It's rare for anyone to find a home so beautiful they call it paradise.
It must be unique for it to occur twice in a lifetime, yet this has been the happy experience of plant hunter and breeder Bob Cherry.
When Bob was looking for somewhere to establish a nursery in the early 1970s, the woodland valley he found near the NSW Central Coast was so glorious he christened it Paradise Gardens.
Some 40 years later, tired of heat and sandstone soil, he and his wife Derelie bought 25 acres beside a river in northern Tasmania, a paradise in all but name.
Tasmania's north-west coast is one of Australia's best kept gardening secrets. It has rich, red volcanic soil, cool winters, mild summers and year-round rainfall.
As rose grower the late Susan Irvine once said, the region knows nothing of the droughts that plague Tasmania's midlands and south, it's always green - a land of milk and honey.
Visiting recently for the tulip festival (The Land, October 24, 2019) I was thrilled to have the chance to meet Bob and Derelie in their new home.
They were in the garden when we arrived, Derelie picking poppies, Bob immersed in one of his igloos and busy, though we were warmly welcomed and in no time at all were deep in their world of plants, gardens and history.
Bob has been a plant tragic since early youth. His original nursery was in his parents' Gosford garden where he made his first forays into plant selection and breeding with azaleas.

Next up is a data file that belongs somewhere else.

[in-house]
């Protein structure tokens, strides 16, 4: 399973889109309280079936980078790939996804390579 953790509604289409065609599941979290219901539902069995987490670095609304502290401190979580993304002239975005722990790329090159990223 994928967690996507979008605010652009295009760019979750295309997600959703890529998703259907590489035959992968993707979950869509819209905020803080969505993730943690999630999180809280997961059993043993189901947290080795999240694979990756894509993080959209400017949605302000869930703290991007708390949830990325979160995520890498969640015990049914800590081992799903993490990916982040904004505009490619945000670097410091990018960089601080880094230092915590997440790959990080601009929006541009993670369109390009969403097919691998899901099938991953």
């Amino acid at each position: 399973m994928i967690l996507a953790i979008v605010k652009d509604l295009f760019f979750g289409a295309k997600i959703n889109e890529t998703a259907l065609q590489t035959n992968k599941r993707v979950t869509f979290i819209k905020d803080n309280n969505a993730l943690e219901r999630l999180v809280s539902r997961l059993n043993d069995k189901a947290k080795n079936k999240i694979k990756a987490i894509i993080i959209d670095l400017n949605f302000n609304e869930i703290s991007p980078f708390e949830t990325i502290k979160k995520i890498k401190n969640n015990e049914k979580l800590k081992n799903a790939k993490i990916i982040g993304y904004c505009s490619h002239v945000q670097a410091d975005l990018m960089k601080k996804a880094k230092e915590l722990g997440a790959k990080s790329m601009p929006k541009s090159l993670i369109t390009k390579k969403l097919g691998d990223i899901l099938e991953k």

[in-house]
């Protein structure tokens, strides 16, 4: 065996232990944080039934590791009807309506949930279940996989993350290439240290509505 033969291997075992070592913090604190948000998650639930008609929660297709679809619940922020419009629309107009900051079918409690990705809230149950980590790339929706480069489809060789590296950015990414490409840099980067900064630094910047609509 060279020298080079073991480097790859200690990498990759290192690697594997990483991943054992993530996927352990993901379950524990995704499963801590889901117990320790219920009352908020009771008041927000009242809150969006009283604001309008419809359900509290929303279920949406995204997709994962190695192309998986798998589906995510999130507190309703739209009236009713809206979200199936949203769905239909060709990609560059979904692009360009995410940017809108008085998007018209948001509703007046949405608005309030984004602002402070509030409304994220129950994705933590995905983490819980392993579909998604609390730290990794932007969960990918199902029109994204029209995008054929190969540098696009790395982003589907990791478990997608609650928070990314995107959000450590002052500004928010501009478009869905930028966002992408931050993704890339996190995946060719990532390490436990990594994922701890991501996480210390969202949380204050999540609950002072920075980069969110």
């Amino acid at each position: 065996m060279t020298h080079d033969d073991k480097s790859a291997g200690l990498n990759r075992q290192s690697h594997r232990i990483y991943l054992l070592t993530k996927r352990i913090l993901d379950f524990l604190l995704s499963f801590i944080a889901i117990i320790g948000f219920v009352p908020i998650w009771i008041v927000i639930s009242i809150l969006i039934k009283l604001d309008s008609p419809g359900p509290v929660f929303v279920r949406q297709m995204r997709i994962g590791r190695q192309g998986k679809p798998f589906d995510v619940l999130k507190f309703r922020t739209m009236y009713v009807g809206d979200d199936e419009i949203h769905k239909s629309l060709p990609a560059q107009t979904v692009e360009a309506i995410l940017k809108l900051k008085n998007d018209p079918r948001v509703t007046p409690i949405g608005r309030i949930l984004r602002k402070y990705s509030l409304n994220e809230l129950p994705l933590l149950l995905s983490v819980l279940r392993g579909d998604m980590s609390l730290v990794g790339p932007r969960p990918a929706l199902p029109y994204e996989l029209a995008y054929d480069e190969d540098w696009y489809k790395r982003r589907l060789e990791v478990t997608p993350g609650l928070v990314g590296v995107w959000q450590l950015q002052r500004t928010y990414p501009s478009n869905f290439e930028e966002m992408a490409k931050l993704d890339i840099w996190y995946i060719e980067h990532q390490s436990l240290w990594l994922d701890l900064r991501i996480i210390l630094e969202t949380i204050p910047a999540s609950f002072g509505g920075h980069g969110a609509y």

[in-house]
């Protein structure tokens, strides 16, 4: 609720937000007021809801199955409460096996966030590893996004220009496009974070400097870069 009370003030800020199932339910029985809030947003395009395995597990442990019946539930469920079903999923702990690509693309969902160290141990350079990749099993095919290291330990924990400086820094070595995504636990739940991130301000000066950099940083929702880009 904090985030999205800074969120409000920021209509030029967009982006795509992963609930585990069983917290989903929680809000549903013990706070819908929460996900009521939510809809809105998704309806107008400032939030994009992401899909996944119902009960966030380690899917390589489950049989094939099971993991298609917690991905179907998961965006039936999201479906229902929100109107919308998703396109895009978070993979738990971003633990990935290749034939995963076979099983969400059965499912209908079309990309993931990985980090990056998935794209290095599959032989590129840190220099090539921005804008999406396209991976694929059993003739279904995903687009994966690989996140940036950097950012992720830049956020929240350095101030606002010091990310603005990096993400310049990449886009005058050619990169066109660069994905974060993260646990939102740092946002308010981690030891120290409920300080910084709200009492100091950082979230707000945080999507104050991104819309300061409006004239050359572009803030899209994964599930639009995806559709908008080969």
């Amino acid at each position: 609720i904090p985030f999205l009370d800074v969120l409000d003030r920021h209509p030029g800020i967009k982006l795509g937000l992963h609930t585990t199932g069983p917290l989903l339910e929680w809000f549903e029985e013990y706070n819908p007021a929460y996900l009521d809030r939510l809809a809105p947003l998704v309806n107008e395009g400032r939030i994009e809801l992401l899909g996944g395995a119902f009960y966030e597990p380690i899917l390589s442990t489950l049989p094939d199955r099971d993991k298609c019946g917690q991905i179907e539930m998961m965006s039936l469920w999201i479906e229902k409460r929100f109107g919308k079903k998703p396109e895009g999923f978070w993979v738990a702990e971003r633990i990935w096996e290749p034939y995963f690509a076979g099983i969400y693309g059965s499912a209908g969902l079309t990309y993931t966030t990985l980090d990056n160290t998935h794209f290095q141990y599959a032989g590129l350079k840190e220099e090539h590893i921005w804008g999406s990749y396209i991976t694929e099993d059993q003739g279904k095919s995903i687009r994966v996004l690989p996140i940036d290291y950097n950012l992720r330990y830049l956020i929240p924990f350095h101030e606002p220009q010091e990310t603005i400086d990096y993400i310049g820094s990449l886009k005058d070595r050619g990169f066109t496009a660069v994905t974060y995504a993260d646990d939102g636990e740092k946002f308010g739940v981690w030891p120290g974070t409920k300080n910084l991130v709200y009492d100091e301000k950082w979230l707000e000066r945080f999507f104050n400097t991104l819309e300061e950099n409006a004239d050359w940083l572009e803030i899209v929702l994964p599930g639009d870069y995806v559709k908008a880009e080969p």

Variations in flowers and foliage fascinated him and he searched continually for better and more beautiful plants to propagate.
He fell in love with camellias and became famous for many beautiful new cultivars.
This led to more than 30 trips to China and plant hunting in western Yunnan.
For years I've grown a Chinese osmanthus selected by Bob from O. delavayi named 'Pearly Gates' - heaven is clearly a leitmotif in Bob's life - which has white, heavily fragrant flowers in winter.
Retirement isn't in Bob's vocabulary and he's currently breeding new varieties of lavender (Lavandula stoechas, that according to legend "breathes forth the breath of paradise", and L. dentata), Iceland poppies (Papaver nudicaule) and carnations (Dianthus) for release by Paradise Plants.
He showed me mouth-watering forms of michelia bred from M. yunnanensis I hadn't dreamed existed.
Bob also grows flowers for seed and, together with Derelie, is re-planning and planting their large new garden.
He loves a joke and enjoyed telling me that Italian lavender is found in Spain, Portugal and Greece but not Italy, French lavender occurs around the Mediterranean and the Arabian peninsula but not in France and Iceland poppies come from subpolar Europe, North America and mountainous central Asia - but not Iceland.
As we departed, he was eyeing a vast heap of stones for a large new retaining wall.
"Building walls is my hobby," he said. Of course. But breeding plants is his life.